This study compared the individual and combined effects of two introduced marine species in SE Tasmania - the northern Pacific seastar (Asterias amurensis) and the European green crab (Carcinus maenas) - and investigated their impact on native invertebrate fauna using in situ caging experiments. Both species predate upon bivalves, and this study assessed the biological interaction between these introduced species and native bivalve species - allowing the impact of multiple exotic predator species to be investigated in one system. The cage experiments have 5 treatment groups, including all combinations of presence (single animal) and absence of seastars and crabs, and a control with neither. Predator activity (number and type of bivalves consumed) was recorded after 8 weeks by suction-sampling each cage and counting and identifying fauna.
Five treatment groups contained all combinations of presence (single animal) and absence of crabs and seastars in cages. There was also an unmanipulated plot (1m2) without cage or animals added.
Cages were constructed of (1mx1 m base x 0.7m high) steel frame with legs (0.5m long) to anchor cage into sediment with 100-150mm of the cage side was buried. The cage top and sides were covered in plastic mesh (6mm).
To control for patchiness of infauna in the analysis of treatment effects, we used a randomised complete-block design.
The experiment ran for 8 weeks before cages and predators were removed. Two sampling techniques were used. Treatment plots were sampled with cores (150mm diameter, 100mm deep) to estimate abundance of infaunal and epifaunal organisms (>1mm). Three replicate cores were extracted at random positions for each plot. Samples were not taken within 0.1m of the cage perimeter to avoid edge effects.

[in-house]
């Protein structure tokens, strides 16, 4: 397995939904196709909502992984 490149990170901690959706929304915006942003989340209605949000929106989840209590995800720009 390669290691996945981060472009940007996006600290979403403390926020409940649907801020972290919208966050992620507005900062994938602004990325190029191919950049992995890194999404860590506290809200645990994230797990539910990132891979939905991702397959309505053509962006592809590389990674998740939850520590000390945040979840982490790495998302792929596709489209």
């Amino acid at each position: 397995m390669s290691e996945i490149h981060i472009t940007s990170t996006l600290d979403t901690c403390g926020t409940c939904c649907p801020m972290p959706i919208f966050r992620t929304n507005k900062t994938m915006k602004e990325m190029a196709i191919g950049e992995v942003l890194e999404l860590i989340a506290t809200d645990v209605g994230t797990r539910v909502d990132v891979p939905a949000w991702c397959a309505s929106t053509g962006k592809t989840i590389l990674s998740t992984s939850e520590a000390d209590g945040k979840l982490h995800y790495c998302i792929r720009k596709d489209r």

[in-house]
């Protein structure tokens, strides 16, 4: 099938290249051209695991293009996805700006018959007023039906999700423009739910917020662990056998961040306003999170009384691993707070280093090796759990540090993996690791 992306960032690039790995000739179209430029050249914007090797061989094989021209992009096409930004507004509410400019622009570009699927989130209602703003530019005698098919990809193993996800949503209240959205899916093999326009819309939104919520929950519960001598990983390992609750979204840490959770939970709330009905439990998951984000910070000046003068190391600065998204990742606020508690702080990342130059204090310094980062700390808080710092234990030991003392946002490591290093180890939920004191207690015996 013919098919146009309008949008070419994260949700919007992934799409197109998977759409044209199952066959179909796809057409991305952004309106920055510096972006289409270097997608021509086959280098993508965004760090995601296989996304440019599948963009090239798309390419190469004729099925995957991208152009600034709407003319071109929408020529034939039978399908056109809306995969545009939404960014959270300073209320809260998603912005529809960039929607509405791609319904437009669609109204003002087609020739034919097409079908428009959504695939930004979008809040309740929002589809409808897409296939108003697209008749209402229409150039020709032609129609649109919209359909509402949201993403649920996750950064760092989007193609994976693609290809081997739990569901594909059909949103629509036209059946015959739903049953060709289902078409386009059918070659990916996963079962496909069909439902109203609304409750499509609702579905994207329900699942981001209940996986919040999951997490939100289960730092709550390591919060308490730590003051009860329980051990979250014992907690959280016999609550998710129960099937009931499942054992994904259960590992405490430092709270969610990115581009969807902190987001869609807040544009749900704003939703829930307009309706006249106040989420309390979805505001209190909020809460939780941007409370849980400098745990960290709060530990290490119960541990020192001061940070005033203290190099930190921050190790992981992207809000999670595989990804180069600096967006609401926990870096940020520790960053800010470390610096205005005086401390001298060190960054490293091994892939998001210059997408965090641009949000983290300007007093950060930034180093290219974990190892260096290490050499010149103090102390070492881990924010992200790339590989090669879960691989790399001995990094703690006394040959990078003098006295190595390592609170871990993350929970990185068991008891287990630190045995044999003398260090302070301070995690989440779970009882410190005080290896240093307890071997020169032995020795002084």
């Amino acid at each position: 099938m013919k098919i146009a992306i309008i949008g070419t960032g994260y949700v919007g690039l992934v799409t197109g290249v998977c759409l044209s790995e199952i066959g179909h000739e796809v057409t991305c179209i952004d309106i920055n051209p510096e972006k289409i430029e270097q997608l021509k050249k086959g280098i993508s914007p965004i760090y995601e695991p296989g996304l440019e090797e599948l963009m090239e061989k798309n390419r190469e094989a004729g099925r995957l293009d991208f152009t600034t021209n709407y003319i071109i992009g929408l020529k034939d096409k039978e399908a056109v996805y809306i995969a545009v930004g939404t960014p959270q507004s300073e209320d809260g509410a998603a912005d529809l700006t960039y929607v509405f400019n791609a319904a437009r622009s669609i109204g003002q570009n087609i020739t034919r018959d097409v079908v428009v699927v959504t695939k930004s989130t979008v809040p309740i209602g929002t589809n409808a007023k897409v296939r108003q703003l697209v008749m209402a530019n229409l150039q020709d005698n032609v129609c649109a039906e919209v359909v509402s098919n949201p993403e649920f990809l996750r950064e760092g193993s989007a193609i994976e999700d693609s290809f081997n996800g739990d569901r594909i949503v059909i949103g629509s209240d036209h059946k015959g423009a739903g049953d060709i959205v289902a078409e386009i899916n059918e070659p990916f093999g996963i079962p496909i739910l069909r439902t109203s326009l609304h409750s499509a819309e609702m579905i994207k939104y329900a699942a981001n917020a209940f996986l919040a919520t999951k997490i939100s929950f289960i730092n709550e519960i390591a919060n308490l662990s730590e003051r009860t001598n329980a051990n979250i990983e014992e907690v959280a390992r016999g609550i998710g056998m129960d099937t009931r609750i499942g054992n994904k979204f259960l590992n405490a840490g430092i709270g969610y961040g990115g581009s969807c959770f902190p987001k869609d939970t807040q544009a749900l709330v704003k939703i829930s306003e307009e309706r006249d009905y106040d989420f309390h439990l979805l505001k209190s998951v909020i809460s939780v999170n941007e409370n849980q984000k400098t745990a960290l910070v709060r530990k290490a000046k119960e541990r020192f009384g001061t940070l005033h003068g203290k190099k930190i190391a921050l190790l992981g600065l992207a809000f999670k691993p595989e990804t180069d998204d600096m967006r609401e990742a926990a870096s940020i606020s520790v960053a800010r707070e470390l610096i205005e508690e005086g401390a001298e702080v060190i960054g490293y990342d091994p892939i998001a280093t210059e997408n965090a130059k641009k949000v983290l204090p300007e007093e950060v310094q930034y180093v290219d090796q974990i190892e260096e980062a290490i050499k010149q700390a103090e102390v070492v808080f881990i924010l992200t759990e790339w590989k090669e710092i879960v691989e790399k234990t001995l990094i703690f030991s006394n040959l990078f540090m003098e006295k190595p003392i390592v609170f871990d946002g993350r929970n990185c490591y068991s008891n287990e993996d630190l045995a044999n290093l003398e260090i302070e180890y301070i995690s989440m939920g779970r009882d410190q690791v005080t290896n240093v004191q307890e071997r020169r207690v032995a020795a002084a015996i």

The entire contents of the plots were sampled to a 0.1m depth using a diver-operated air-driven suction device. To do this, an open square frame (1mx 1m) was inserted into the sediment to isolate the plot, and all contents vacuumed into a 1mm meshbag.
Samples were sieved (1.0mm mesh) before fixing in 5-10% buffered formalin with Rose Bengal stain, and then rinsed in freshwater before storing in 100% ethanol. Infaunal and epifaunal organisms (>1mm) in core samples were sorted and identified to the lowest possible taxon. Suction samples were sieved again (2.0mm mesh), and all bivalves and the echinoid Echinocardium cordatum were sorted and identified to species.
The number of clams (Fulvia tenuicostata and Katelysia rhytiphora) eaten by each predator was counted in suction samples. Undamaged, empty shells with gaping valves identified bivalves that were eaten by seastars. Bivalve hinges with only a fraction of the shell remaining were identified as prey eaten by crabs. The lengths of live and undamaged empty bivalves were measured in all treatments.